I feel that a relatively short time from now (100 to 200 years) our succesors will look back on our generation with the sort of disgust and venom now reserved for slaveholders. The true shame of this all was that slavery was a base and demeaning sort of life, but it was life. It is my great shame that I will be grouped in with what will surely be looked upon in the future as a generation that were little more than misguided murderers.
.
.
.
Backwards, assuming you mean that abortion rights advocates will be reviled... that will only happen if humanity turns away, as a whole, from intelligence, and embraces mindlessness instead.

Interesting, both abortion and slavery are on the practicalist side of the argument. Abortion is practical, and the moral arguments against abortion are just that: moral arguments that make no sense if you don't share the same moral values.

Similarly, if you do not believe that African-Americans are "human" then really there should be no moral reason to oppose slavery.

Of course, you could make the same claim about prohibition of Alcohol (indeed, many abolitionists were also pro-temperance). In that case, the practicalists clearly won.
posted by delmoi at 11:59 PM on April 8, 2006


Another thing to think about though: as science improved it ought to have been increasingly clear that Africans were obviously as human as Europeans.

On the other hand, from a scientific standpoint, it's clear that embryos and fetuses aren’t really "human", with human experiences until much later in the pregnancy.
posted by delmoi at 12:02 AM on April 9, 2006


delmoi - it depends on how you define "most of the world". If you go by share of the world's population, most of the world has some form of legal, elective abortion. If you go by strict number of countries, most of the world's countries outlaw abortions with varying exceptions for the health of the mother. Good Wikipedia article with a great map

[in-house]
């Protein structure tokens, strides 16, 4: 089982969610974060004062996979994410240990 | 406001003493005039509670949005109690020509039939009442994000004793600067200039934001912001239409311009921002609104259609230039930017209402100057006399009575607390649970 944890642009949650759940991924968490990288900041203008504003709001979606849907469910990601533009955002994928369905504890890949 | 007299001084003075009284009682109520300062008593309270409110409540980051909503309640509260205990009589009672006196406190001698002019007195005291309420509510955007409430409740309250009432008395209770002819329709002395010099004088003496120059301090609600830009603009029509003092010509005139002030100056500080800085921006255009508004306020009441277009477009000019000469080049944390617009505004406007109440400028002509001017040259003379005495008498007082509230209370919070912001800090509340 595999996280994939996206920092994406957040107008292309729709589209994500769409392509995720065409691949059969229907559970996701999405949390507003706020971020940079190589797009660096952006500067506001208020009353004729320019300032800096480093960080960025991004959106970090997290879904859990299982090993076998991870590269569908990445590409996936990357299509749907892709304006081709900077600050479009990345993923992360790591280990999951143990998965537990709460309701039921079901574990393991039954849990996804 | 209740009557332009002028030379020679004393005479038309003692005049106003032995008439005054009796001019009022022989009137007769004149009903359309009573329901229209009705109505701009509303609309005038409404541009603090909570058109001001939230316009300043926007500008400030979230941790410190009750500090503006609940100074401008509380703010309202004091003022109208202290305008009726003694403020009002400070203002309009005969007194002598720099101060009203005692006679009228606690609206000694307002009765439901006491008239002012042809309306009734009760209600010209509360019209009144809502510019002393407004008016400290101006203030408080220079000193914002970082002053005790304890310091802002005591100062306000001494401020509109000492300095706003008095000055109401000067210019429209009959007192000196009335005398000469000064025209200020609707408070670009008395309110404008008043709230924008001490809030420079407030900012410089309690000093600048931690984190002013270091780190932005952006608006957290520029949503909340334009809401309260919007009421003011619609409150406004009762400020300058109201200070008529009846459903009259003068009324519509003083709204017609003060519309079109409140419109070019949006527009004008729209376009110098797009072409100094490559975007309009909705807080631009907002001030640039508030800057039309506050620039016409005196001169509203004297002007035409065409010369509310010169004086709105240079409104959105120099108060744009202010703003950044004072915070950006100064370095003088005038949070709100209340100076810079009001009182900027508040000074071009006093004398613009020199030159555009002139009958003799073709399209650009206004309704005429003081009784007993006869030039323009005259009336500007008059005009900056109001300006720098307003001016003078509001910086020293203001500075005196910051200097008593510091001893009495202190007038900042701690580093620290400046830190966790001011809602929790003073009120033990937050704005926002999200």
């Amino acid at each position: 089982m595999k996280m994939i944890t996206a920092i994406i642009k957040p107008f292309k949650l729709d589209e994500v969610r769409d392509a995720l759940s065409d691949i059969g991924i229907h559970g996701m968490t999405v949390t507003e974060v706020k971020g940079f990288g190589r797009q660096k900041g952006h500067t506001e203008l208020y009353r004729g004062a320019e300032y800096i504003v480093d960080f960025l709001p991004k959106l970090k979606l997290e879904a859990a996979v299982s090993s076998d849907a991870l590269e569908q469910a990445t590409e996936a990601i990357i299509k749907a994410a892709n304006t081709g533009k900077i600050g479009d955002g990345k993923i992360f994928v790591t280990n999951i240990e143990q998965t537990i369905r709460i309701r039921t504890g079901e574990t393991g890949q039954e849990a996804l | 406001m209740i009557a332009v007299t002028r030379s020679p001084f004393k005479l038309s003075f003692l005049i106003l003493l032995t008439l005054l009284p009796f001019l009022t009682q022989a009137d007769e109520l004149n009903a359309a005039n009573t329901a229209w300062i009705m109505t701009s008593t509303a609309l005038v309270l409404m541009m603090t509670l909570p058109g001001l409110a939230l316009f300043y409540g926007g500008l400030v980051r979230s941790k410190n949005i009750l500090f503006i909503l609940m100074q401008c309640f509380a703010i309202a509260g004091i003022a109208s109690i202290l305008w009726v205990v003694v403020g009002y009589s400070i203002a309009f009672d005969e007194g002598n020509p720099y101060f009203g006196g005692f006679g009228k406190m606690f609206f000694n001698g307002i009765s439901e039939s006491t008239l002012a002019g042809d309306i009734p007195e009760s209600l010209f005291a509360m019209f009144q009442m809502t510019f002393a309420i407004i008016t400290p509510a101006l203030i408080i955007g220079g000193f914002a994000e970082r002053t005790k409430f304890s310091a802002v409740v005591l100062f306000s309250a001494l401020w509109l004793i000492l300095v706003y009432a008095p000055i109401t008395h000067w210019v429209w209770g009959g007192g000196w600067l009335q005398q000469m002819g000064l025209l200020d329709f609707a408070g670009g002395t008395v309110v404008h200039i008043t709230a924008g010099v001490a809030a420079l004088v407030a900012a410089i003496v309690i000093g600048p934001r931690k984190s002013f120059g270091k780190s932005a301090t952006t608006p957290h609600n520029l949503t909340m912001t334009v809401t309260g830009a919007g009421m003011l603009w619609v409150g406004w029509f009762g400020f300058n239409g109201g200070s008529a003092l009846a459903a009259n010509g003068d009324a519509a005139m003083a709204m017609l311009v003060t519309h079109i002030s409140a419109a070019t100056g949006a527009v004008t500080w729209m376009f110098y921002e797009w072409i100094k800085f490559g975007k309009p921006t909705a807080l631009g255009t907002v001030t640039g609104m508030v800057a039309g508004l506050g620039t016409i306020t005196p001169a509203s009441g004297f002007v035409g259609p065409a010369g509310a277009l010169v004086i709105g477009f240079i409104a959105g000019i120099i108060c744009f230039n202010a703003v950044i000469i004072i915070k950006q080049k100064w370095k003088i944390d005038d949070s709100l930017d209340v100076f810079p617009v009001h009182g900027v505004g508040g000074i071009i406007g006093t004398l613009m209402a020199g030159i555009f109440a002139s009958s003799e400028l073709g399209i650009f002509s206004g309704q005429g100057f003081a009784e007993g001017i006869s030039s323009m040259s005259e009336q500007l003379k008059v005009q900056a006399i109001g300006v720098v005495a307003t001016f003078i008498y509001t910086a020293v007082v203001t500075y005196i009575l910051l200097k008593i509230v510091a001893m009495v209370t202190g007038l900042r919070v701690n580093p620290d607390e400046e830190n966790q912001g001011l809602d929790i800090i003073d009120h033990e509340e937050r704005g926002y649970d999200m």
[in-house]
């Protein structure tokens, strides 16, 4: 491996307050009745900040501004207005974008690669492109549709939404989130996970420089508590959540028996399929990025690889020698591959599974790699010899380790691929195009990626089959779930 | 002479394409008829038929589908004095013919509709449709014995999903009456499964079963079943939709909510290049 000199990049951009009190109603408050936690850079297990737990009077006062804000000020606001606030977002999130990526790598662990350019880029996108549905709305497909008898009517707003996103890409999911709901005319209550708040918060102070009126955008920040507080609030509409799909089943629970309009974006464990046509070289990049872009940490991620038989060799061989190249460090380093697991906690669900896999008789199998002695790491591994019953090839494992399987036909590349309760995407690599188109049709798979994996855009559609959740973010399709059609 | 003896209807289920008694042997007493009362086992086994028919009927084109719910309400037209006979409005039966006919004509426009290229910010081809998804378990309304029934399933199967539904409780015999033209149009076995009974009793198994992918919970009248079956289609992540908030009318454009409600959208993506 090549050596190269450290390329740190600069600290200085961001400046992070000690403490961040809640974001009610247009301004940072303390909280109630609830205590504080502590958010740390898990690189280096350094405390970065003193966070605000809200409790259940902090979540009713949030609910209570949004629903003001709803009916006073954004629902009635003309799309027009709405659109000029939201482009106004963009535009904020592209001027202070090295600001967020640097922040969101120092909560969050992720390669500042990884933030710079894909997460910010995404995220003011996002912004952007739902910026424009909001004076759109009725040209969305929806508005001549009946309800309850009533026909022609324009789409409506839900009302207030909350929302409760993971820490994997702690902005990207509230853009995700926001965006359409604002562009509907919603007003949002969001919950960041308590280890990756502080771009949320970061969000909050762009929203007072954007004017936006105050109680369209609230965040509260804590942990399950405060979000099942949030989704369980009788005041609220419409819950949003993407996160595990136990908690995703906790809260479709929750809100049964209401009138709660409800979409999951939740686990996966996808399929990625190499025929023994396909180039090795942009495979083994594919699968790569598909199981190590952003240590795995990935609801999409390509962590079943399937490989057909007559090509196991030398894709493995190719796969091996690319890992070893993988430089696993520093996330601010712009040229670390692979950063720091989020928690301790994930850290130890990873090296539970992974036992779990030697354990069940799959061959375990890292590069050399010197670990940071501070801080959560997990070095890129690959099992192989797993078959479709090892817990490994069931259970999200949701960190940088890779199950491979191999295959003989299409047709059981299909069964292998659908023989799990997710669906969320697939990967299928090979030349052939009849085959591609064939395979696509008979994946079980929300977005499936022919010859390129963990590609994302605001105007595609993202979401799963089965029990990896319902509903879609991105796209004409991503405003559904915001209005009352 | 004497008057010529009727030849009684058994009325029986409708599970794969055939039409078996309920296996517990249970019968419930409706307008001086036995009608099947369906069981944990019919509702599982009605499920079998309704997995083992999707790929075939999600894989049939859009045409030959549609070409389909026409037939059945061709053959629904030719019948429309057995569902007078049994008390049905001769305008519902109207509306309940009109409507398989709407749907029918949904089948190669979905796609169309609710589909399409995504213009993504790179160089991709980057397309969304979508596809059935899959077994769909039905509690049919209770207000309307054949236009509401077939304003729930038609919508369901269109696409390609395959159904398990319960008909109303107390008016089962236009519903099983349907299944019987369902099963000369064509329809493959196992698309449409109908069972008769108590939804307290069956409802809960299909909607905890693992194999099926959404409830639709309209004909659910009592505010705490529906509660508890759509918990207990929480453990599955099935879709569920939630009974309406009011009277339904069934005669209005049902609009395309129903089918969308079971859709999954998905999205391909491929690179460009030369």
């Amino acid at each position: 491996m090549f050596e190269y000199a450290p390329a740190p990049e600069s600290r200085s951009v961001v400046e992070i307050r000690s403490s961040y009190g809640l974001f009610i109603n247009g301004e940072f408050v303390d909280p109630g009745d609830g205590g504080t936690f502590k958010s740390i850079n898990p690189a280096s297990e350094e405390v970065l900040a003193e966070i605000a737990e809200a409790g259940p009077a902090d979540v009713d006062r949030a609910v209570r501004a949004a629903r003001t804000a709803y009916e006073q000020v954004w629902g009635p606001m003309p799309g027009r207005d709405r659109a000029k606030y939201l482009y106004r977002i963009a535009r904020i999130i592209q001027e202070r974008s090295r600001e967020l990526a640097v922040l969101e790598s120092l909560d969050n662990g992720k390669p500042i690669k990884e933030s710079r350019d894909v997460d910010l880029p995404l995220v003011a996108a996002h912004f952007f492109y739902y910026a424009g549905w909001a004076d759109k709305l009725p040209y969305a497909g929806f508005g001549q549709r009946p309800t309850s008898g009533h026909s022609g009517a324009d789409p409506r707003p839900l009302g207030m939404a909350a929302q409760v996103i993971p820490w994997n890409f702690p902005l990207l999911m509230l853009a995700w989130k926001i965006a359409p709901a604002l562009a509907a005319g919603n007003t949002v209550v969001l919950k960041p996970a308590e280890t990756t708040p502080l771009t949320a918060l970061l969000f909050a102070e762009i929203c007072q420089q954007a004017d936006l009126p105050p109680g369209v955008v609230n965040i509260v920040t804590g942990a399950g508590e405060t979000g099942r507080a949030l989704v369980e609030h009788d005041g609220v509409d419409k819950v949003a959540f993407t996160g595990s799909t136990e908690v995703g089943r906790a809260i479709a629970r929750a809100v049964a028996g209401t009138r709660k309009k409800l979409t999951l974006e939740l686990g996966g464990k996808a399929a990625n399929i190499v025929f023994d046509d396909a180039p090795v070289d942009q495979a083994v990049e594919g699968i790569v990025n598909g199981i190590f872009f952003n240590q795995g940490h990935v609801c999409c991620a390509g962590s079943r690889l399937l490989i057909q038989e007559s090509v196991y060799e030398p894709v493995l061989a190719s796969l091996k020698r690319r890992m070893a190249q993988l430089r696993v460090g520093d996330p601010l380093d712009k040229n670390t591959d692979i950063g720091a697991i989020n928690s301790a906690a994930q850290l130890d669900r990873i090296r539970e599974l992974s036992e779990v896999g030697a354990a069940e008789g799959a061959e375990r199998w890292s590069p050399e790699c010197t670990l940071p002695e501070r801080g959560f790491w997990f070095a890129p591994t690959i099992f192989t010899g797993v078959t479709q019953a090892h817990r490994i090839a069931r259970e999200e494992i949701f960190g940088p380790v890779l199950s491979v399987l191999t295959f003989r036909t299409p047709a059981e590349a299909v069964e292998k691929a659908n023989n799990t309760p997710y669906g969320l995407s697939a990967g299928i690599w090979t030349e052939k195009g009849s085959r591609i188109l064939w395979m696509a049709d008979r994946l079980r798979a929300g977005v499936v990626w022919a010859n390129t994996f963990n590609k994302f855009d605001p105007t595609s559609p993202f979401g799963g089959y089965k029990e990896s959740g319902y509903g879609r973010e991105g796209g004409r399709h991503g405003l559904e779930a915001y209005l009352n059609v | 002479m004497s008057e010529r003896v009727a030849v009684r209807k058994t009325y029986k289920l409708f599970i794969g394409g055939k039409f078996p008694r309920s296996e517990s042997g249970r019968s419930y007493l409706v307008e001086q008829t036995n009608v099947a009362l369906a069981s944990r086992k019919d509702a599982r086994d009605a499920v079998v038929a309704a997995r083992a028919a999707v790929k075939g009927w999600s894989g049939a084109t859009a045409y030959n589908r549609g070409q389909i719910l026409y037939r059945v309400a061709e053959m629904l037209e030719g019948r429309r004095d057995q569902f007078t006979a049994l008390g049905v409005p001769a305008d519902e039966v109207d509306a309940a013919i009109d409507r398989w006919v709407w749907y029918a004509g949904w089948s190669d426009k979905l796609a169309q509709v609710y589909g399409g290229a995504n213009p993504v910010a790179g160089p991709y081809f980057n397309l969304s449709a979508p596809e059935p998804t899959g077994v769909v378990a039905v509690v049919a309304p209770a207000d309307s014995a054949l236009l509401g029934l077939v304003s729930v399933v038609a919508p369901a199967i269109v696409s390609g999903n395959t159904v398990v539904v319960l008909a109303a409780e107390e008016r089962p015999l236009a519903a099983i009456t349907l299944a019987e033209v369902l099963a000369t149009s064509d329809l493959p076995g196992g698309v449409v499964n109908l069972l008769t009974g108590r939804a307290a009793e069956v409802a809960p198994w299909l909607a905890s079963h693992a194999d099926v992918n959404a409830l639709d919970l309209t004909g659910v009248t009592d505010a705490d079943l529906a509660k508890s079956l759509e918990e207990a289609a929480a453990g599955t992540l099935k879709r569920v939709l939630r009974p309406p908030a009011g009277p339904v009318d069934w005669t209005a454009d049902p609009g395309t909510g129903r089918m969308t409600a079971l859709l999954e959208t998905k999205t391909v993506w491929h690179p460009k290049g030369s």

posted by nathan_teske at 12:04 AM on April 9, 2006


ParisParamus: Backwards, depending on the details of your outlook, I agree with you,

I generally agree with El Salvador's law except for the prohibition on abortion when it threatens the life of the mother.

Years ago, I used to believe that abortion should be legal in the case of rape. Then I realized that all life should be protected no matter what it's origins. Is it easy? No. There are many things in life that are tough, but they are right.


Right now we live in the time where the expediency and convience of one person is valued greater than the very life of another. I'm not trying to throw flames but when I think about it, it makes me sick.
posted by BackwardsHatClub at 12:07 AM on April 9, 2006


Plus you can just throw them into jail later after their lives are turned to shit being unwanted and unloved as a burden to the caregivers.
posted by Balisong at 12:09 AM on April 9, 2006